The Haitian Roots of New Orleans

We put this show together to raise awareness about the urgent need for help for Haiti to aid recovery efforts from Hurricane Matthew.

The group that we have continuously and happily supported for over ten years is LambiFund.org

We also like OxFam and Doctors without Borders. Please specify with your donation that it is for projects in Haiti.

Along with many Haitian people, we specifically DO NOT recommend the American Red Cross or the Clinton Foundation.

Clarifications:

1. The lyric “Jockomo feena nay” which appears in four of the songs played during the show is a classic New Orleans lyric. Exactly what it means is in some debate. Many linguists agree it follows a West African language pattern and is probably of French Creole origin.

2. The most important thing to take away from the show is that 99%+ of the time when someone refers to the French Creole culture of New Orleans, they’re talking about the 10,000+ refugees from San Domingue (Haiti) who doubled the population of New Orleans in the early 1800s and brought a flood of cultural institutions to the city.

Here are some examples of what the French Creoles brought to New Orleans with them from San Domingue:

a. a love of music
b. well developed institutions for musical education
c. opera (New Orleans and New York were the first to have opera houses in North America)
d. concert halls
e. a tradition of elaborate balls, parties, masquerades (raising “good times” to a high art)
f. a passion for rich, delicious, elaborately prepared food
g. an appreciation for fine architecture including skilled ironwork, plaster work, and finish carpentry
h. Parading
i. Skull and Bone gangs
j. Elements that make up Mardi Gras Indian culture (beadwork, parading, “masking”, drumming, French Creole chants)

3. When I say that people like Dr. John, Sidney Bechet and Fats Domino are French Creole, I don’t mean they were born in Haiti, but I do mean their ancestors were and they were reared in the music loving, good time culture the refugees from San Domingue brought with them to New Orleans.

When someone like Dr. John says that his ancestors were French and came to New Orleans in the early 1800, odds are extremely good (at least 99+%) that his ancestors came from Haiti or from Eastern Cuba (Oriente) after fleeing to Cuba after the Haitian Revolution.

By the way, how French Creole was Fats Domino? He spoke Creole at home before he learned English.

I misspoke about Fats’ musical partner Dave Bartholomew. He may have had some Creole ancestry, but I don’t know his exact genealogy and Bartholomew is an English surname.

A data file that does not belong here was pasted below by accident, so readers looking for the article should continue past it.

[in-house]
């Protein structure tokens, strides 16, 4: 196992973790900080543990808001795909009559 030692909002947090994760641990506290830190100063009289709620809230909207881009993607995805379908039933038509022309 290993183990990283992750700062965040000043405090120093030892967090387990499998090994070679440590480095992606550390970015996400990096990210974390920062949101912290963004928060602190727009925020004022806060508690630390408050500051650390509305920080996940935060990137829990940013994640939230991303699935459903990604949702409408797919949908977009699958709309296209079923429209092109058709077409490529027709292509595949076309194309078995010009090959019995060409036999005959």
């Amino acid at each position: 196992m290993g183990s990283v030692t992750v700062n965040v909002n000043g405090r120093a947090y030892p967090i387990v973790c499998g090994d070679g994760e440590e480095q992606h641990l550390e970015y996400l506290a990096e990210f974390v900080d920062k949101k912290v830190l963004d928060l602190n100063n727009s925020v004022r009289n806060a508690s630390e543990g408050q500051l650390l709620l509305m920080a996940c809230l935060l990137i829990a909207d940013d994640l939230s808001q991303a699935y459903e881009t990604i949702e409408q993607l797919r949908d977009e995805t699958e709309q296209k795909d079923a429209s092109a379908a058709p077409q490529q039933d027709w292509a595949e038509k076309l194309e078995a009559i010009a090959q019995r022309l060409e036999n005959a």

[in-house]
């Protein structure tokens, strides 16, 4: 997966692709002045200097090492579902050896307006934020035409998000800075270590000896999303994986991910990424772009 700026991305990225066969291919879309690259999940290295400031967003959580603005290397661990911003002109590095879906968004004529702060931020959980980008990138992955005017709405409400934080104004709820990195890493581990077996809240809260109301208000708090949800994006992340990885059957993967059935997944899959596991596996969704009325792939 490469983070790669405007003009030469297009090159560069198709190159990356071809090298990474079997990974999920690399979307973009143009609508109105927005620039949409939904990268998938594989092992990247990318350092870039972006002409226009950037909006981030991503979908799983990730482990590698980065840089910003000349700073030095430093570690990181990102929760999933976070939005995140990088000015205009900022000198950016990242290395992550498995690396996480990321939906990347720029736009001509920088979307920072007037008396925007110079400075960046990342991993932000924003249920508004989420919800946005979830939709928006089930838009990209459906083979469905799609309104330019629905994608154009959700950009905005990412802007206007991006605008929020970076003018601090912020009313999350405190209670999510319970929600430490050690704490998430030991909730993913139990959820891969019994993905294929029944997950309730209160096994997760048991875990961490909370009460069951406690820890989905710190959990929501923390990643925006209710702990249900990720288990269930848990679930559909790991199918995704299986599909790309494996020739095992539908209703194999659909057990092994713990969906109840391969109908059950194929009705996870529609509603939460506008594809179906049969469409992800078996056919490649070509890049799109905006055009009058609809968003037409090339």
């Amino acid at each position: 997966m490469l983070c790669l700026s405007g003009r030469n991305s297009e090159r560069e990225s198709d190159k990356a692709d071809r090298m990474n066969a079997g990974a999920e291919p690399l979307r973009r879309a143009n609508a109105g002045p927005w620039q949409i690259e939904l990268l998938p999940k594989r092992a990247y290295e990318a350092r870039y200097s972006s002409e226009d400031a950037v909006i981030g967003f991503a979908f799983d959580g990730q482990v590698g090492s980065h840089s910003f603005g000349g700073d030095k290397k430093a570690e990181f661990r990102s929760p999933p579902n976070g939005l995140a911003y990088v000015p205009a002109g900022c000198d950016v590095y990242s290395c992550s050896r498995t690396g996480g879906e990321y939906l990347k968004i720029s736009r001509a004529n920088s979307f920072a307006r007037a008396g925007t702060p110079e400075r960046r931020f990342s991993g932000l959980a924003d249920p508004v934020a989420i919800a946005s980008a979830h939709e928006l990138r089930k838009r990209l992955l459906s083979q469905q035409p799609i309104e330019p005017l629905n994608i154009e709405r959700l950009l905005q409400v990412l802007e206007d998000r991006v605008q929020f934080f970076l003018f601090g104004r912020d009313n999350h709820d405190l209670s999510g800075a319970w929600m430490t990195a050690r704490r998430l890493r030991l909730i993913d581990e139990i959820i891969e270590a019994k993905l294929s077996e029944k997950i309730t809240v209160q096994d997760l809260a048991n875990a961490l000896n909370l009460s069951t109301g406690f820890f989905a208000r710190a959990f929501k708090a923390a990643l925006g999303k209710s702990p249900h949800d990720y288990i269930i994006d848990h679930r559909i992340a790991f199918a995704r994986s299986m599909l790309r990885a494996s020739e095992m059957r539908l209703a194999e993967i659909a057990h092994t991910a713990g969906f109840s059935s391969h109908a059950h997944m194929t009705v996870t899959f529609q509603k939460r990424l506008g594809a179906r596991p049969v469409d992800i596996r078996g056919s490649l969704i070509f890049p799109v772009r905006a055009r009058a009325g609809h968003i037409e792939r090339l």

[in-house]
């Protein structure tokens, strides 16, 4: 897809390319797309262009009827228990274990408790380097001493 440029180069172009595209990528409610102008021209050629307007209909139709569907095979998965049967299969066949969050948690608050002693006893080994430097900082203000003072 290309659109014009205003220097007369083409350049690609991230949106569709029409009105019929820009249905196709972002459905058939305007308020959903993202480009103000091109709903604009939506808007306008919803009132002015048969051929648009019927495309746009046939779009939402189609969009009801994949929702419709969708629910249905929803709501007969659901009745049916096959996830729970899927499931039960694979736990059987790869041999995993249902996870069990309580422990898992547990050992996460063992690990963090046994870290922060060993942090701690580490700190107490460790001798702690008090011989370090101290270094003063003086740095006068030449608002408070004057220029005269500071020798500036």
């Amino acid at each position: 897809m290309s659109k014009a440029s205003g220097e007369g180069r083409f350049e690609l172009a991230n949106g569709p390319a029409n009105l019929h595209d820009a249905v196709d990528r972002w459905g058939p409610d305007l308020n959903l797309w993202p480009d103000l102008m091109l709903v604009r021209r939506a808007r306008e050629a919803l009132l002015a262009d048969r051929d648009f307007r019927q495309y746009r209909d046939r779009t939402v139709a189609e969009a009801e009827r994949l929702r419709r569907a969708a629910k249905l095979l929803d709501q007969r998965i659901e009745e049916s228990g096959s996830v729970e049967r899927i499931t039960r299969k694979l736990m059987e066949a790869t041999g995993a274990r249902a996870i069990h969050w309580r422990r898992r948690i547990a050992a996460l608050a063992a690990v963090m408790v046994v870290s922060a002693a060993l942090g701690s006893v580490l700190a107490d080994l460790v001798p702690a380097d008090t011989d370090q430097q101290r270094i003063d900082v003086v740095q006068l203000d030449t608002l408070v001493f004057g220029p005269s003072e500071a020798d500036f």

That said, many musicologists believe the musical culture of New Orleans is so dynamic because it is a fusion of the rough-and-ready “uptown” players like Louis Armstrong and Dave Bartholomew – with the more elegantly schooled Creole players like Sidney Bechet and Fats Domino.

4. Of course, there are other French speakers in Louisiana, the Cajuns, but they descend from French Canadians, another rich and wonderful culture, but very different from the French Creoles of San Domingue.

5. Chuck Perkins’ band is, in fact, called “The Melody Makers.” I was looking at the first run of his first CD and it had a typo on it which was the source of my confusion.

Final notes:

Without the Haitian Revolution, there would be no America as we know it for three reasons:

1. By defeating Napoleon’s army in Haiti and taking over the country, the Haitians forced Napoleon into a situation where he decided to sell the middle of what is now the United States to the U.S. government.

Louisiana, Arkansas, Iowa, Missouri, Kansas, Oklahoma, and Nebraska, and parts of Minnesota, New Mexico, South Dakota, Texas, Wyoming, Montana, and Colorado might be French today had it not been for the Haitian Revolution.

2. Haiti was the first country in the Western Hemisphere to ban slavery and did so more than 30 years before the “civilized” countries like the United Kingdom did.

3. French Creole refugees from San Domingue (now Haiti) made New Orleans culture and New Orleans culture – especially the musics of jazz, R & B, rock and roll, and funk – form an essential part of what we consider American culture.

We put this material together to raise awareness about the urgent need for help for Haiti to help recovery efforts from Hurricane Matthew.

The group that we have continuously and happily supported for over ten years is LambiFund.org

The group that we have continuously and happily supported for over ten years is LambiFund.org

– Ken McCarthy
Jazz on the Tube

P.S. Our unique programming is made possible by help from people like you. Learn how you can contribute to our efforts here: Support Jazz on the Tube
Thanks.

Tata Güines (Federico Aristides Soto)
The Bomba and Plena of the South Bronx
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